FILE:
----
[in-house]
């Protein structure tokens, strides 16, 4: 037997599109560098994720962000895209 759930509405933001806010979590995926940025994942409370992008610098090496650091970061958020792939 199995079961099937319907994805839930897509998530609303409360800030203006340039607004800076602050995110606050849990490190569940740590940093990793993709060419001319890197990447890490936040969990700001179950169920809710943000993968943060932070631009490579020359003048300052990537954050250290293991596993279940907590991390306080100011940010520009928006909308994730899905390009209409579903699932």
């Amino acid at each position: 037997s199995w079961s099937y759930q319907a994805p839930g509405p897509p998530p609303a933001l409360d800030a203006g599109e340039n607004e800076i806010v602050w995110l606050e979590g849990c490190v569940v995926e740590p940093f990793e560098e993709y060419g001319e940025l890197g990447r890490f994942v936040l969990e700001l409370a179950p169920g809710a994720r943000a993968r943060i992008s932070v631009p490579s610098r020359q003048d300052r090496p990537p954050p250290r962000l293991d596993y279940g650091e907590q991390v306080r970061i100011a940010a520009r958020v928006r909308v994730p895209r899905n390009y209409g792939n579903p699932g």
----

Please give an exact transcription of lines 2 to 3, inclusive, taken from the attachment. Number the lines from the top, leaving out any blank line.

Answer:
């Protein structure tokens, strides 16, 4: 037997599109560098994720962000895209 759930509405933001806010979590995926940025994942409370992008610098090496650091970061958020792939 199995079961099937319907994805839930897509998530609303409360800030203006340039607004800076602050995110606050849990490190569940740590940093990793993709060419001319890197990447890490936040969990700001179950169920809710943000993968943060932070631009490579020359003048300052990537954050250290293991596993279940907590991390306080100011940010520009928006909308994730899905390009209409579903699932």
């Amino acid at each position: 037997s199995w079961s099937y759930q319907a994805p839930g509405p897509p998530p609303a933001l409360d800030a203006g599109e340039n607004e800076i806010v602050w995110l606050e979590g849990c490190v569940v995926e740590p940093f990793e560098e993709y060419g001319e940025l890197g990447r890490f994942v936040l969990e700001l409370a179950p169920g809710a994720r943000a993968r943060i992008s932070v631009p490579s610098r020359q003048d300052r090496p990537p954050p250290r962000l293991d596993y279940g650091e907590q991390v306080r970061i100011a940010a520009r958020v928006r909308v994730p895209r899905n390009y209409g792939n579903p699932g």